Kerry defends his record on national security

Bush ads attack senator for vote against Iraq funds

Election 2004

April 19, 2004|By Paul West | Paul West,SUN NATIONAL STAFF

WASHINGTON -- Sen. John Kerry defended himself yesterday against Republican accusations that he is weak on national security, but he wouldn't say whether he would oppose any future spending request for U.S. troops in Iraq.

The Democratic presidential candidate, in a broadcast television interview, described the Bush campaign's latest attack ad against him as "sad and full of distortion, almost pathetic." The commercial, airing in key election states and on cable television, calls Kerry "wrong on defense" because of his vote last fall against an $87 billion spending measure for military operations in Iraq and Afghanistan.

During an hourlong appearance on NBC's Meet the Press, Kerry tried to turn the tables on Bush. He criticized the president's failure to send U.S. forces into the mountains of Tora Bora to capture Osama bin Laden and said that administration blunders in Iraq had heightened the threat to U.S. soldiers there and increased the cost to U.S. taxpayers.

The Massachusetts senator, who voted in favor of Bush's Iraq resolution, refused to label the war a mistake. But he said it "may well be that we need a new president, a breath of fresh air, to re-establish credibility with the rest of the world so that we can have a believable administration as to how we proceed" in Iraq.

Kerry repeated his calls for greater involvement in Iraq by the United Nations and NATO but offered no specific new plan for handling the situation there.

He acknowledged that the recent surge of anti-U.S. violence made it less likely that his alternative can succeed. That is "the dilemma [and] the quandary" caused by Bush's mistakes, he said, describing administration diplomacy as "about as arrogant and ineffective as anything that I have ever seen."

Questioned about his votes on the Iraq war, Kerry said that there was "nothing inconsistent" in his opposition last fall to Bush's $87 billion funding request and a statement he made a month earlier that it would be "irresponsible" for anyone in Congress to deprive U.S. troops of the ability to defend themselves.

"Even the generals in Iraq said the money in that bill had no impact on their ability to continue to fight," the Democrat said in his most extensive broadcast interview since the start of the general election campaign.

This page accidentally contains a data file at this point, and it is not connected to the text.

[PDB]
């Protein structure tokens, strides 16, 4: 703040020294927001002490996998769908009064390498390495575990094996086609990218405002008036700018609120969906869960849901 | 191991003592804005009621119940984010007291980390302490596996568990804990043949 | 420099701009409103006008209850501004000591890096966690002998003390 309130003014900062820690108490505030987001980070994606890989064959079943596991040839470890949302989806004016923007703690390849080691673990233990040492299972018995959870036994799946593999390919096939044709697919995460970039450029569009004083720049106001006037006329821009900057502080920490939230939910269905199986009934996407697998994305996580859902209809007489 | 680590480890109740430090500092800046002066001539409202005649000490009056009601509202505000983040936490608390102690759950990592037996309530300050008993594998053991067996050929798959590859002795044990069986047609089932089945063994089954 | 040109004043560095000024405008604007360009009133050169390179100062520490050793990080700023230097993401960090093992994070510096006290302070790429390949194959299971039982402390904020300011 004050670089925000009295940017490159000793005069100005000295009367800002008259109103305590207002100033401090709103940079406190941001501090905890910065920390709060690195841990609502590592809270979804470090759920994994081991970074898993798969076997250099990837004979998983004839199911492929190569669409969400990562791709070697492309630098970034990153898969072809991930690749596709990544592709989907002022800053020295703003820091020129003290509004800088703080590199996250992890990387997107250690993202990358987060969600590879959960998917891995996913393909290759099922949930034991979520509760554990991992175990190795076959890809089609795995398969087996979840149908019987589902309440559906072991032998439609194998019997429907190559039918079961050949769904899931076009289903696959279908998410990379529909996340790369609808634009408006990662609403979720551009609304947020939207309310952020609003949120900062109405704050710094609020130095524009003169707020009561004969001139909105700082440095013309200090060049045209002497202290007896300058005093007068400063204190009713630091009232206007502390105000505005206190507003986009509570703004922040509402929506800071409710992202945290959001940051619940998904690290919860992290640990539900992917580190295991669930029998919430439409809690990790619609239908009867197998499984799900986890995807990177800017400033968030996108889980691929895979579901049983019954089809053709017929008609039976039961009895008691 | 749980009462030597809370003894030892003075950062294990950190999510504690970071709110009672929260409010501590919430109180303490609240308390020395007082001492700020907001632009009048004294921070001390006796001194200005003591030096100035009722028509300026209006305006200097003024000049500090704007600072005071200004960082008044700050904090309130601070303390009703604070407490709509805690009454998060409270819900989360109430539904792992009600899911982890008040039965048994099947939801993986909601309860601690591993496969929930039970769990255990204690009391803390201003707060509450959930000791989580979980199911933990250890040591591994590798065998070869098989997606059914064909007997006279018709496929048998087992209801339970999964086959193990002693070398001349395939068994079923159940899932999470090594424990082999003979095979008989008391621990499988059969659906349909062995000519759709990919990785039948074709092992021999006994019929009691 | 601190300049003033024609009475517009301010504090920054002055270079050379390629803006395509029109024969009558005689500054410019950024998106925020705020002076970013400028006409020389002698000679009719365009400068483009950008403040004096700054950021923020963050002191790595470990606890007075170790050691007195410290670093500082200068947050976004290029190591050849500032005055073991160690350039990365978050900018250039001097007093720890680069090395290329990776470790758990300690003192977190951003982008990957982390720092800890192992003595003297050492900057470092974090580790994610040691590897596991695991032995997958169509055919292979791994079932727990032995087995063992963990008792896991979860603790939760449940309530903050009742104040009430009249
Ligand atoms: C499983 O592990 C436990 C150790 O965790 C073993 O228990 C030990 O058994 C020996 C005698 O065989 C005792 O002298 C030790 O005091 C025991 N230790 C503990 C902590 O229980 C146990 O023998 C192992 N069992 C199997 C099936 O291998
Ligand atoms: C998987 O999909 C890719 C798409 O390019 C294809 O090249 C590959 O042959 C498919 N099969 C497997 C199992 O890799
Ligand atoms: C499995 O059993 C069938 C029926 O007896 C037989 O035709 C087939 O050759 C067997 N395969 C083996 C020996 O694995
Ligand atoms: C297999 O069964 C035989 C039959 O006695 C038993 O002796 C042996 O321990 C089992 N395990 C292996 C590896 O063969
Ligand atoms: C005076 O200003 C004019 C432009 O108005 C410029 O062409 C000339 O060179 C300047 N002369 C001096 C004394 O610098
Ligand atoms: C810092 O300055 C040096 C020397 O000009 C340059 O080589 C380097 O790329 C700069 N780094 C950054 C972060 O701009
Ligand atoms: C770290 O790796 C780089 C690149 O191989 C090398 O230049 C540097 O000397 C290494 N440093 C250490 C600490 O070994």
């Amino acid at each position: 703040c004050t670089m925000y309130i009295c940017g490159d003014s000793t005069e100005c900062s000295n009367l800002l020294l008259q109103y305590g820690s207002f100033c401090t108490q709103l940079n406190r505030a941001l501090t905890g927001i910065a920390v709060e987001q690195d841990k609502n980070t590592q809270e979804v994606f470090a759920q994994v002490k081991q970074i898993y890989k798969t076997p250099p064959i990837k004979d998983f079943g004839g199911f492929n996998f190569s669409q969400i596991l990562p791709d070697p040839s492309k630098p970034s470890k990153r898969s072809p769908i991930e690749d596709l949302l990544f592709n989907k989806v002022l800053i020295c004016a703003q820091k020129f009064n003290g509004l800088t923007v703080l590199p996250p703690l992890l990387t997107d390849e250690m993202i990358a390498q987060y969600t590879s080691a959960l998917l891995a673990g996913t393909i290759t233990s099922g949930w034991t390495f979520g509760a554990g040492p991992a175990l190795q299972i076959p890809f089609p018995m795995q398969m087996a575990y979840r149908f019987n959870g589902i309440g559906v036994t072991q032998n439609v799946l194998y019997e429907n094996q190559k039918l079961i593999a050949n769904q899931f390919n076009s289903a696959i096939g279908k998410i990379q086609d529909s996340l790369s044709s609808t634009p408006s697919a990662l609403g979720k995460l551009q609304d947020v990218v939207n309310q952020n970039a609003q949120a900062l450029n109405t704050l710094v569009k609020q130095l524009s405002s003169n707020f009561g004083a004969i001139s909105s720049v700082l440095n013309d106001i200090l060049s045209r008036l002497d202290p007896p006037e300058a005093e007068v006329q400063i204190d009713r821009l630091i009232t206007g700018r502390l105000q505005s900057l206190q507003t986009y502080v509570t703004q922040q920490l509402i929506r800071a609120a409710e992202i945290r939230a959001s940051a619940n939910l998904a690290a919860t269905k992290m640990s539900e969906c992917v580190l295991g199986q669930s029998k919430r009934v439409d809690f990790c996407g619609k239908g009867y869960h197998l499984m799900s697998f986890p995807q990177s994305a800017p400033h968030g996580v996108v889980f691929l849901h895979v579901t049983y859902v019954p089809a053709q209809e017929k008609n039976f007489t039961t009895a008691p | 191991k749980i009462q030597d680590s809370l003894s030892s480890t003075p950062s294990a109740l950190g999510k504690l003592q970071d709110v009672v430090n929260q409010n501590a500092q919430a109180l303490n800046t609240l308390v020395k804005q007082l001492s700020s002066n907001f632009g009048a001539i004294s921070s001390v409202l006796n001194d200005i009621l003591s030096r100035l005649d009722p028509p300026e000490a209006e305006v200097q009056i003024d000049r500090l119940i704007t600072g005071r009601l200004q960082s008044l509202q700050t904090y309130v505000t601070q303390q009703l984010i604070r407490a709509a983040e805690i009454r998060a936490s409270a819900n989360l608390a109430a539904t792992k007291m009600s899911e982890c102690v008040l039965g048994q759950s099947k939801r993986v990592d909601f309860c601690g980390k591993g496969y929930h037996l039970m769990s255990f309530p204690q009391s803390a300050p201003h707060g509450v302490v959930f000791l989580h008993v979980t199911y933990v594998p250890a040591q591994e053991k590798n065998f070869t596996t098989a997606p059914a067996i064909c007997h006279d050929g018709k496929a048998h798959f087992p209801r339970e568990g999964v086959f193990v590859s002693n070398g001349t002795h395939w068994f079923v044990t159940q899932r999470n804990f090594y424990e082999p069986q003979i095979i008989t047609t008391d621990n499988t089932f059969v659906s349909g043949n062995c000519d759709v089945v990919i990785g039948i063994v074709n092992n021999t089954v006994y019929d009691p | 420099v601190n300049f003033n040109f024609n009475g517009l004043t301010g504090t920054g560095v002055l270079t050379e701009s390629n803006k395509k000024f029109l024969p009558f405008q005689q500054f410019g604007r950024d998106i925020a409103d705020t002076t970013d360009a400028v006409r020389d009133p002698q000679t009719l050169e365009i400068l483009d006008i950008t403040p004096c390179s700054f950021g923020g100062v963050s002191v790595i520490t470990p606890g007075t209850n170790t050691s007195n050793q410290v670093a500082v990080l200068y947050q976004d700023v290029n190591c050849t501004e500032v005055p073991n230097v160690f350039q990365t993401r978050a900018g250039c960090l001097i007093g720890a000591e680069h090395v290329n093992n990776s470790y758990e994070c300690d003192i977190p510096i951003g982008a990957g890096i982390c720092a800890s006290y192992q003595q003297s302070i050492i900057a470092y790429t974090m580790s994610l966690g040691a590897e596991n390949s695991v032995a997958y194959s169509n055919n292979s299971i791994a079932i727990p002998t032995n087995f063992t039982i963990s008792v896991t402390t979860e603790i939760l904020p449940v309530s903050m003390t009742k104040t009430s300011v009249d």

Kerry called it "an outright lie" to suggest, as Bush's ad does, that his vote against the $87 billion measure would have prevented U.S. troops from getting additional body armor. The measure contained $300 million for body armor.

At the time of the October vote, Kerry's candidacy for the Democratic nomination was in trouble, largely as a result of former Vermont Gov. Howard Dean's success in capitalizing on anti-war sentiment among party activists. Kerry was one of 12 senators who voted against the $87 billion request.

"That was a vote for principle," he said.

Had his vote been the deciding one, he added, the administration would have been forced to negotiate with Congress and develop a better plan. Kerry supported an unsuccessful Democratic alternative that would have raised taxes on wealthy Americans to pay for the military operations.

Kerry refused to commit either way when moderator Tim Russert asked if he would oppose another measure to provide money for the troops.

"It depends entirely on what the situation is. I'm not going to say that," he said.

As public support for Bush's handling of the war in Iraq has declined, the president's re-election strategists have increased their attacks on the challenger's defense record in an apparent effort to limit Kerry's ability to capitalize on the issue.

Even though Kerry went out of his way yesterday to stress his strong support for the troops in Iraq, Bush campaign chairman Marc Racicot said the senator's refusal to give a blanket endorsement of any future funding request had "incredibly" raised doubts about the depth of his commitment to U.S. troops and reflected "a disturbing lack of judgment."

Kerry campaign manager Mary Beth Cahill responded with a statement that accused the Bush campaign of waging a "desperate" effort "to deflect attention away from the White House" and Bush's "failed policies," particularly in light of the "disturbing revelations" in a new book by Bob Woodward of The Washington Post about the administration's pre-war decision making.

In the television interview, Kerry said more U.S. troops may be needed to secure Iraq, and he declined to predict whether, if he is elected, there would still be 100,000 U.S. troops there a year from now. "It depends on what the situation is," he said.

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